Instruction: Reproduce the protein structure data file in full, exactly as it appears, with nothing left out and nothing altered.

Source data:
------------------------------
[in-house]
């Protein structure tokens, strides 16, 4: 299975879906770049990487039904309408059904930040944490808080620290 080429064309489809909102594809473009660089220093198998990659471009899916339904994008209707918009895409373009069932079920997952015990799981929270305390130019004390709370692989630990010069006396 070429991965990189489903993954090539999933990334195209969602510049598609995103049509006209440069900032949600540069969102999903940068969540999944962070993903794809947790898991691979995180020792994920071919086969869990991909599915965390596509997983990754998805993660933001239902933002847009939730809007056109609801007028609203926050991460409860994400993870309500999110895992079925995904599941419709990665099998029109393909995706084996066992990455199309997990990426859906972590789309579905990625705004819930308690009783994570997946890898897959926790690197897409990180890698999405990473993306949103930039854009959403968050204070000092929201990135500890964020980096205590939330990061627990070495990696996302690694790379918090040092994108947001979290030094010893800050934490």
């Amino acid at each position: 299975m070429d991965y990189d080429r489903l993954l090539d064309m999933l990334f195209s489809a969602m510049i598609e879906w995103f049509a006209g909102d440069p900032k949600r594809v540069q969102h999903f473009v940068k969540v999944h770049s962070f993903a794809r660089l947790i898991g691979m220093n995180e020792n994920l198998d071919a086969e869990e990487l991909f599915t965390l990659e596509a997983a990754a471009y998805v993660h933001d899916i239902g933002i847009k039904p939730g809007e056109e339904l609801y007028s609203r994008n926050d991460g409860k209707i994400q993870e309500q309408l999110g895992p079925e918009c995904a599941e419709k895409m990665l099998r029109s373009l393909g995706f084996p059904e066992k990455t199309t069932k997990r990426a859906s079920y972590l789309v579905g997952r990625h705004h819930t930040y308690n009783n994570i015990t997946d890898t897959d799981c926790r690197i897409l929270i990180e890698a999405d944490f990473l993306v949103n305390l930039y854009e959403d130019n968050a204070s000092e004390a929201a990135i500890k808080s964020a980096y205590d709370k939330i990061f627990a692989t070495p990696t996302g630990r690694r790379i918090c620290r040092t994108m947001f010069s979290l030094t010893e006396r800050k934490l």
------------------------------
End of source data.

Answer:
[in-house]
């Protein structure tokens, strides 16, 4: 299975879906770049990487039904309408059904930040944490808080620290 080429064309489809909102594809473009660089220093198998990659471009899916339904994008209707918009895409373009069932079920997952015990799981929270305390130019004390709370692989630990010069006396 070429991965990189489903993954090539999933990334195209969602510049598609995103049509006209440069900032949600540069969102999903940068969540999944962070993903794809947790898991691979995180020792994920071919086969869990991909599915965390596509997983990754998805993660933001239902933002847009939730809007056109609801007028609203926050991460409860994400993870309500999110895992079925995904599941419709990665099998029109393909995706084996066992990455199309997990990426859906972590789309579905990625705004819930308690009783994570997946890898897959926790690197897409990180890698999405990473993306949103930039854009959403968050204070000092929201990135500890964020980096205590939330990061627990070495990696996302690694790379918090040092994108947001979290030094010893800050934490």
């Amino acid at each position: 299975m070429d991965y990189d080429r489903l993954l090539d064309m999933l990334f195209s489809a969602m510049i598609e879906w995103f049509a006209g909102d440069p900032k949600r594809v540069q969102h999903f473009v940068k969540v999944h770049s962070f993903a794809r660089l947790i898991g691979m220093n995180e020792n994920l198998d071919a086969e869990e990487l991909f599915t965390l990659e596509a997983a990754a471009y998805v993660h933001d899916i239902g933002i847009k039904p939730g809007e056109e339904l609801y007028s609203r994008n926050d991460g409860k209707i994400q993870e309500q309408l999110g895992p079925e918009c995904a599941e419709k895409m990665l099998r029109s373009l393909g995706f084996p059904e066992k990455t199309t069932k997990r990426a859906s079920y972590l789309v579905g997952r990625h705004h819930t930040y308690n009783n994570i015990t997946d890898t897959d799981c926790r690197i897409l929270i990180e890698a999405d944490f990473l993306v949103n305390l930039y854009e959403d130019n968050a204070s000092e004390a929201a990135i500890k808080s964020a980096y205590d709370k939330i990061f627990a692989t070495p990696t996302g630990r690694r790379i918090c620290r040092t994108m947001f010069s979290l030094t010893e006396r800050k934490l």